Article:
Over the years, the occupational structure of India have become very stern and successive governments since the independence have failed in the challenge of transforming the occupational structure.
As already stated, in contrast to the developed world, occupational structure in Indian economy didn’t changed in accordance with the growth of different sectors because of which majority of the work force was still engaged in agriculture which was crippled with low productivity. There are only two ways to increase the income of agriculture labour – either by increasing the agriculture productivity or by transferring the surplus labour from agriculture to industrial and service sector. Though government is working on improving the agricultural productivity but as a matter of fact, it can never match the productivity of industrial and service sector. So only second option of transferring the surplus labour from primary to secondary and tertiary sector seems viable. This will also increase the wages of labour in agriculture sector because of reduction in labour supply
Therefore, it is expedient for the non-agriculture sector to generate enough jobs to absorb the surplus labour from the agriculture. For that matter, programmes like ‘Make In India’, ‘Start Up India and Stand Up India’ are expected to create sufficient jobs in secondary and tertiary sector. However, most of the future jobs will require skills while the majority of agriculture is unskilled. In order to make the Indian work force eligible for all the future jobs, development of skill in them is of utmost importance. Skill development is also necessary to exploit the demographic dividend which will start accruing due to aging population in the developed world. Imparting skills in the millions of workforce will not be an easy challenge for the government.
Apart from the conducive policy measures, adequate infrastructure is the most important prerequisite to encourage double digit growth in the secondary and tertiary sector. Major challenges in the way of infrastructure growth are—complexities at policy making level, problems in land acquisition, absence of single window clearance of projects and inadequate funding. Government must encourage Pubic Private Partnership model to boost infrastructure growth and make provision for adequate funding of projects. Infrastructure growth will not only generate employment but also attract foreign investment.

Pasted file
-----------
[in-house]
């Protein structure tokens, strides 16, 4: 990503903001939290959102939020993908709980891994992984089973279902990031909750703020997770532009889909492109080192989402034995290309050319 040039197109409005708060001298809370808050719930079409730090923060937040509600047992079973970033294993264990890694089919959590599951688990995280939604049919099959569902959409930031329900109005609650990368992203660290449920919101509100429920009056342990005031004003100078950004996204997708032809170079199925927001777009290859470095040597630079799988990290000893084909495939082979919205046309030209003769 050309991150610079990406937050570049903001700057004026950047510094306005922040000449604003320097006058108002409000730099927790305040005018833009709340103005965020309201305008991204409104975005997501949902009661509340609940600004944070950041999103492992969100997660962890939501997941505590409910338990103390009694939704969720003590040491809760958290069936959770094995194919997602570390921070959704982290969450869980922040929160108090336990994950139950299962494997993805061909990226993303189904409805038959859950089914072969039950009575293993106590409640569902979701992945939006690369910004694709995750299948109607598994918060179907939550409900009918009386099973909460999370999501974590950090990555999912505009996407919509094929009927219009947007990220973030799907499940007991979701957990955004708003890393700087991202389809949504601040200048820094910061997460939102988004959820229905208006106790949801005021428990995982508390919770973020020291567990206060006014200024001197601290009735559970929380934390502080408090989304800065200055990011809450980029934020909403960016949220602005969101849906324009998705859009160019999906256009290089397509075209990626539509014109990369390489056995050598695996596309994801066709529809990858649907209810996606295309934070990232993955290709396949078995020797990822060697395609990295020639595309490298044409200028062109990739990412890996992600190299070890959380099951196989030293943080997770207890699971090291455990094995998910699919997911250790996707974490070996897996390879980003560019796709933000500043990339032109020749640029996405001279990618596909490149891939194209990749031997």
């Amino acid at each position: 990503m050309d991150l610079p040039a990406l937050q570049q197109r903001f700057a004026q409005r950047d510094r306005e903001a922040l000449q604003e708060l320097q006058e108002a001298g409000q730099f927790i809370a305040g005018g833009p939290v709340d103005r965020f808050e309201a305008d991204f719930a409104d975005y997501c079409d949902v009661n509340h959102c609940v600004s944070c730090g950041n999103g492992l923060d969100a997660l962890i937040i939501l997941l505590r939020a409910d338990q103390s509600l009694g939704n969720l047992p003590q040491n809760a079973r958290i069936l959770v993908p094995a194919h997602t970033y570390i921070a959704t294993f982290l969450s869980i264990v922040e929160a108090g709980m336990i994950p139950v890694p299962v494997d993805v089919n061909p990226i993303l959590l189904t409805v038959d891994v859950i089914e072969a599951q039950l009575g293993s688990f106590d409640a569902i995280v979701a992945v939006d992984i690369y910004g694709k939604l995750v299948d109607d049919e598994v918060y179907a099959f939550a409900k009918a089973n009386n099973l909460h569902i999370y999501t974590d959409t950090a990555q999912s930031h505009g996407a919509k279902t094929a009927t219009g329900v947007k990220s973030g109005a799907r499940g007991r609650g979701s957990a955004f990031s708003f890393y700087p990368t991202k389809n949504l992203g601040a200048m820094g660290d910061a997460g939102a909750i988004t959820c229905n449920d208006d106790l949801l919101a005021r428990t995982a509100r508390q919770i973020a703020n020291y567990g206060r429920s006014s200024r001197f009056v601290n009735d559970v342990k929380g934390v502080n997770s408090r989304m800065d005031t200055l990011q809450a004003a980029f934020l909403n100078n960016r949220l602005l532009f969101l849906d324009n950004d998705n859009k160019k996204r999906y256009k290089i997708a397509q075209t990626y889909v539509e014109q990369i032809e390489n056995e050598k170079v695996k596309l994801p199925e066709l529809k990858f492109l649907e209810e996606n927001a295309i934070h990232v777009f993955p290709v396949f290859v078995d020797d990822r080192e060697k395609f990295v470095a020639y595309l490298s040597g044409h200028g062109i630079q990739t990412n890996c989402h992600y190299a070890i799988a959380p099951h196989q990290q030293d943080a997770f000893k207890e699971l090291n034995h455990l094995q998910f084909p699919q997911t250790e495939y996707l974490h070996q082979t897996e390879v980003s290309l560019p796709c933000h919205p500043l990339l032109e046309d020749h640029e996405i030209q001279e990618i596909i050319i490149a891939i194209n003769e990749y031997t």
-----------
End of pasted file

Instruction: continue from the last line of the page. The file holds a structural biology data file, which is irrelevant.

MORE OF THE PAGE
The Infrastructure mainly includes energy, transportation and communication. For smooth functioning of a firm, the first and foremost requirement is the regular supply of power at affordable prices. Though electricity price is not very high in India in comparison to the developed world but regular supply is still a challenge.
After energy, the fast and affordable transportation is second most prerequisite of the economy. Though there is commendable improvement in this sector in the last few years, but freight in India is still moving at snail’s pace. The average truck speed in India is about 20kph which means that road cargo in India covers 250-300kms in a day while in the US and Europe, cargo trucks cover 700-800kms in a day. The poor highway infrastructure and administrative inefficiencies at state borders are often blamed for the difficulty in transporting freight quickly between factories and ports through roads. Other reasons are - long queues at toll collection points, harassment by police and local governments and underpaid drivers who deliberately move slowly to save on diesel to generate additional income.